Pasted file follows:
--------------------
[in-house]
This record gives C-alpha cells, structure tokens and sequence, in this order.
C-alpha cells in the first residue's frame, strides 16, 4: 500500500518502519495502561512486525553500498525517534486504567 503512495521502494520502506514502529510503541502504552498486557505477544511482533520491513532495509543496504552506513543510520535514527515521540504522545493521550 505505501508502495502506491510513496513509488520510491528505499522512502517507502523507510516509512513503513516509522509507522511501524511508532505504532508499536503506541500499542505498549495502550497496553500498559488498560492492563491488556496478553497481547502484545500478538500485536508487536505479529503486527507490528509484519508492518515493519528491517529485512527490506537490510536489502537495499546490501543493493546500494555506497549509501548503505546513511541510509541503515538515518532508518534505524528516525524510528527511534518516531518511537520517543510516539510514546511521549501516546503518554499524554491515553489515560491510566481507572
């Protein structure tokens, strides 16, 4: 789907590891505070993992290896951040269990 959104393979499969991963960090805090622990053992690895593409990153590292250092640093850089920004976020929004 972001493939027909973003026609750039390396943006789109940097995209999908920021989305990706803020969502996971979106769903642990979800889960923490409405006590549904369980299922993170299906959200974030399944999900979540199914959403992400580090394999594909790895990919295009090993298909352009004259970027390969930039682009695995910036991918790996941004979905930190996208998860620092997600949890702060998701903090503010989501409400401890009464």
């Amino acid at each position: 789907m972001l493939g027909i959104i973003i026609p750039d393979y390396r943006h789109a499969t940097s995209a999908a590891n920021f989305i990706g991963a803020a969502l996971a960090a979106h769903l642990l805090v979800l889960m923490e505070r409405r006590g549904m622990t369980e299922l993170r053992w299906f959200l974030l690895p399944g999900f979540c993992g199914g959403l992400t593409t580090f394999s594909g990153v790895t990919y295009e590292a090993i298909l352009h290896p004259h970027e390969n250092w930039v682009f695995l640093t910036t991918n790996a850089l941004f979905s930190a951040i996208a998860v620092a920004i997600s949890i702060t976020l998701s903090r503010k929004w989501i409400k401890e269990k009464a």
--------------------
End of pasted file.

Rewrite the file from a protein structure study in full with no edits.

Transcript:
[in-house]
This record gives C-alpha cells, structure tokens and sequence, in this order.
C-alpha cells in the first residue's frame, strides 16, 4: 500500500518502519495502561512486525553500498525517534486504567 503512495521502494520502506514502529510503541502504552498486557505477544511482533520491513532495509543496504552506513543510520535514527515521540504522545493521550 505505501508502495502506491510513496513509488520510491528505499522512502517507502523507510516509512513503513516509522509507522511501524511508532505504532508499536503506541500499542505498549495502550497496553500498559488498560492492563491488556496478553497481547502484545500478538500485536508487536505479529503486527507490528509484519508492518515493519528491517529485512527490506537490510536489502537495499546490501543493493546500494555506497549509501548503505546513511541510509541503515538515518532508518534505524528516525524510528527511534518516531518511537520517543510516539510514546511521549501516546503518554499524554491515553489515560491510566481507572
């Protein structure tokens, strides 16, 4: 789907590891505070993992290896951040269990 959104393979499969991963960090805090622990053992690895593409990153590292250092640093850089920004976020929004 972001493939027909973003026609750039390396943006789109940097995209999908920021989305990706803020969502996971979106769903642990979800889960923490409405006590549904369980299922993170299906959200974030399944999900979540199914959403992400580090394999594909790895990919295009090993298909352009004259970027390969930039682009695995910036991918790996941004979905930190996208998860620092997600949890702060998701903090503010989501409400401890009464």
């Amino acid at each position: 789907m972001l493939g027909i959104i973003i026609p750039d393979y390396r943006h789109a499969t940097s995209a999908a590891n920021f989305i990706g991963a803020a969502l996971a960090a979106h769903l642990l805090v979800l889960m923490e505070r409405r006590g549904m622990t369980e299922l993170r053992w299906f959200l974030l690895p399944g999900f979540c993992g199914g959403l992400t593409t580090f394999s594909g990153v790895t990919y295009e590292a090993i298909l352009h290896p004259h970027e390969n250092w930039v682009f695995l640093t910036t991918n790996a850089l941004f979905s930190a951040i996208a998860v620092a920004i997600s949890i702060t976020l998701s903090r503010k929004w989501i409400k401890e269990k009464a």